WENR, October 2018: Africa

Tanzania: Government Seeks to Curb Malpractices among Recruitment Agents

The use of international student recruitment agents by African students is becoming increasingly popular, most notably in Nigeria, where 30 percent of students going abroad are being funneled by agents. In the case of Tanzania, Prime Minister Kassim Majalira recently accused recruitment agencies of misconduct, including scams and overcharging for sub-standard services. Since 2017, recruitment agencies in Tanzania must be officially licensed and abide by government regulations, but agents nevertheless stand accused of double-charging both students ad institutions for their services – a practice that is not condoned.

The PIE News [1]
October 12

Tanzania: Students at 110 Schools Retake Exams Because of Cheating

6,433 pupils at 110 schools had to re-take the national standard seven examinations in October. The test results at these schools had been annulled by the National Examination Council of Tanzania because teachers had leaked examination questions. The government suspended all top-level education administrators in Chemba District, where examination fraud was suspected to have occurred at all schools within the district.

Daily News [2]
October 10

Mauretania: Government Closes Islamic Teaching Institutions in Controversial Move

Mauretania’s government in September shut down and revoked the licenses of the University of Abdullah ibn Yasin (UAIY) and the Centre for Training Islamic Scholars (CTIS) because of alleged ties with Islamist parties. Mohamed Elhacen Ould Dedaw, said to be “the spiritual father of the Muslim Brotherhood in Mauritania”, founded CTIS and plays a leading role at UAIY. One of Mauretania’s main opposition parties, the Islamist National Rally for Reform and Development [3], is the Maurtanian offshoot of the Muslim Brotherhood, originally founded in Egypt. While the government also cited funding sources and curricula as reasons for the closures, they are widely seen as a politically motivated move. Student protests erupted after the closures, which were also criticized by other opposition parties.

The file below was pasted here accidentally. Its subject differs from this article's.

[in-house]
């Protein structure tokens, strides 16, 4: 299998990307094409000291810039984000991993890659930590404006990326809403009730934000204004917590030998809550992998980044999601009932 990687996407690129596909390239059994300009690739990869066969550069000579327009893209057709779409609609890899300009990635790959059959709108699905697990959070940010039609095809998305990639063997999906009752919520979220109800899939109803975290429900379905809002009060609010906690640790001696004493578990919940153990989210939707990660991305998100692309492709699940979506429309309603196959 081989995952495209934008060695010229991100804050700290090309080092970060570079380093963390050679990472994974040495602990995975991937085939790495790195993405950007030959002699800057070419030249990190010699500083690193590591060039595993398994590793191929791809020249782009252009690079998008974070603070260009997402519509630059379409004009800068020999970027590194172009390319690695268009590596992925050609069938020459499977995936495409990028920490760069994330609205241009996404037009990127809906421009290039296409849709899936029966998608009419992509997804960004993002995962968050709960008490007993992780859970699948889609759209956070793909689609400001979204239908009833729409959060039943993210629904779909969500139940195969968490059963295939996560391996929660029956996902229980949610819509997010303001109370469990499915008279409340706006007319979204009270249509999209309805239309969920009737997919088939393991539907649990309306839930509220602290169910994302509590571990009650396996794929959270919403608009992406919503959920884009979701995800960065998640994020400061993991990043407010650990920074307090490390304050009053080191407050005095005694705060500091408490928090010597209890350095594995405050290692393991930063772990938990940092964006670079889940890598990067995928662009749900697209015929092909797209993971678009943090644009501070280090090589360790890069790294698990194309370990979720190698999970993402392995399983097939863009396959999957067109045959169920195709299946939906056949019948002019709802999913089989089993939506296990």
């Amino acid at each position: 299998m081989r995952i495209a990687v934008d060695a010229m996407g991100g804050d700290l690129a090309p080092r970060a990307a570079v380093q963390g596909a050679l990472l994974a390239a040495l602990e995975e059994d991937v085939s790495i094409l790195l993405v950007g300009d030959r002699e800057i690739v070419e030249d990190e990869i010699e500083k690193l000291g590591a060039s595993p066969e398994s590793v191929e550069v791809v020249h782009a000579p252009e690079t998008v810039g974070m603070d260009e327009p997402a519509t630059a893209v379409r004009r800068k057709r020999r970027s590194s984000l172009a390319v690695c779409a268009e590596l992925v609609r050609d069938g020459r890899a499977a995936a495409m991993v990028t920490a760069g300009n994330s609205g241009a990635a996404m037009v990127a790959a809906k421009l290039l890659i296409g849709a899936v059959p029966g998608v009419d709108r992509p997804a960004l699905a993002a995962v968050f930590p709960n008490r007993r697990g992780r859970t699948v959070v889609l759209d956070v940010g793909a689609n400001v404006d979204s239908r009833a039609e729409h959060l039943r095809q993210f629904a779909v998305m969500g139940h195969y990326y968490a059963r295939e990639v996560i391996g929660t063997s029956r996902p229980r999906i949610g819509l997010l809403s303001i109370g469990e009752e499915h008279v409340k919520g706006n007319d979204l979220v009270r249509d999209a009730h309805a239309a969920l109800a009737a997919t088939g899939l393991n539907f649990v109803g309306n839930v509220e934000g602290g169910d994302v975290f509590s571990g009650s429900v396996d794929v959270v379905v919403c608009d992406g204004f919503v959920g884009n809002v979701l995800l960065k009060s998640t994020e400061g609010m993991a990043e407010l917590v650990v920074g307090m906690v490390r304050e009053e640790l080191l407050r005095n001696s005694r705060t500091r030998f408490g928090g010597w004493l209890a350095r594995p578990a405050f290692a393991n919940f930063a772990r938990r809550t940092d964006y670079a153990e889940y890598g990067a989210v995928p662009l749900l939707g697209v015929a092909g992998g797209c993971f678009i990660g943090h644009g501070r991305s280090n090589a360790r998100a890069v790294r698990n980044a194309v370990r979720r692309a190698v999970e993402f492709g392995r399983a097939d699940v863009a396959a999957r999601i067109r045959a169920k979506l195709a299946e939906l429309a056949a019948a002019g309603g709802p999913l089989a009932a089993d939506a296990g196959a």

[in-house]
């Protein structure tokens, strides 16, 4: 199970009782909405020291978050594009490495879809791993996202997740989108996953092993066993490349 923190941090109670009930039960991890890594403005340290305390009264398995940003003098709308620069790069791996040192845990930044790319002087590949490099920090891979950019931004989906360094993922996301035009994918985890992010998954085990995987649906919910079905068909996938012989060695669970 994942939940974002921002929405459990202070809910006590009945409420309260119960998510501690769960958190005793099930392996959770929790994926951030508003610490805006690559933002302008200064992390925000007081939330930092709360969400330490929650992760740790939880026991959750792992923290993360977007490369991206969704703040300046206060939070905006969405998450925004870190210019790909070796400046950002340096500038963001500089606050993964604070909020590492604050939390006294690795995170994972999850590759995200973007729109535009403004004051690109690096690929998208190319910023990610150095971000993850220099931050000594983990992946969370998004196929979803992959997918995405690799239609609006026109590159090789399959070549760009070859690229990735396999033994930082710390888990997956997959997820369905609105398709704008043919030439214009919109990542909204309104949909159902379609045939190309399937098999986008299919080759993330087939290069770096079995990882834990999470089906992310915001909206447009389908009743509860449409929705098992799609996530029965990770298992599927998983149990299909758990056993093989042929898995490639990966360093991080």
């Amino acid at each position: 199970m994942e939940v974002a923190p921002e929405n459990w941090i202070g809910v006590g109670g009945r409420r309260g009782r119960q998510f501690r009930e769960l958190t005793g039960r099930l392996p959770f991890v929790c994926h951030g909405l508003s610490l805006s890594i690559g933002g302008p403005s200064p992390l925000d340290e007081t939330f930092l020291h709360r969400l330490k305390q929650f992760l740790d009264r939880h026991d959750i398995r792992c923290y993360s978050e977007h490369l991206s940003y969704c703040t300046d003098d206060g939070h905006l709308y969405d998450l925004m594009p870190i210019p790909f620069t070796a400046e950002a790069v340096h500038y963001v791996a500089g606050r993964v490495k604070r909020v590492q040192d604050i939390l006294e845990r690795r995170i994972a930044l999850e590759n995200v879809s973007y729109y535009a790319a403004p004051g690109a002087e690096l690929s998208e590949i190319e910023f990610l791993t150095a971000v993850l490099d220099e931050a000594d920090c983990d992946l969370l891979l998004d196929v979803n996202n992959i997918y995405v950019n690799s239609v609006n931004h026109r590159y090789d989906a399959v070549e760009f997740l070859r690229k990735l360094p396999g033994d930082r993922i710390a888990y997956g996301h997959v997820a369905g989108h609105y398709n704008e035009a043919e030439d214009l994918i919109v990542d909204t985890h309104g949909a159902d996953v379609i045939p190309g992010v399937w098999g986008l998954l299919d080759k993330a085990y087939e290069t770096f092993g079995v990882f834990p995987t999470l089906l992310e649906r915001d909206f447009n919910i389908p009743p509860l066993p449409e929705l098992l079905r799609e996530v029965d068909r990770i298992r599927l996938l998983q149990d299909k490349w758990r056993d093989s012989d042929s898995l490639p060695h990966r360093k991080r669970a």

University World News [4]
October 2

South Africa: School Curricula Will Include Swahili as an Optional Language by 2020

In recognition of the fact that more than 100 million Africans speak Swahili (Kiswahili), South Africa’s students will by 2020 be able to study Swahili as an optional language in school. Swahili is the most widely spoken native language in sub-Saharan Africa and an official language in the Democratic Republic of Congo, Kenya, Rwanda, Tanzania and Uganda. Some hope that Swahili – a Bantu language – could eventually become a lingua franca across sub-Saharan Africa. However, it is unlikely to replace English, which is widely spoken and an official language in 23 countries. There are at least 1,200 languages spoken among sub-Saharan Africa’s 1 billion people.

Voice of America [5]
October 3

Kenya: Public Universities in Dire Financial Straits

The fiscal situation of Kenya’s public universities continues to deteriorate amid Kenya’s worsening budget deficit. The country’s parliament recently enacted cuts of USD$10 million in funding for salaries, teaching materials and university infrastructure on top of already drastic spending cuts over the past year. While total government allocations for higher education institutions slightly increased for the 2018/19 fiscal year, universities now face a funding shortfall of USD$300 million that is expected to presage staff layoffs and hiring freezes and curtail research projects. In February 2017, Kenya’s auditor general already declared 11 eleven universities as being insolvent.

University World News [6]
October 5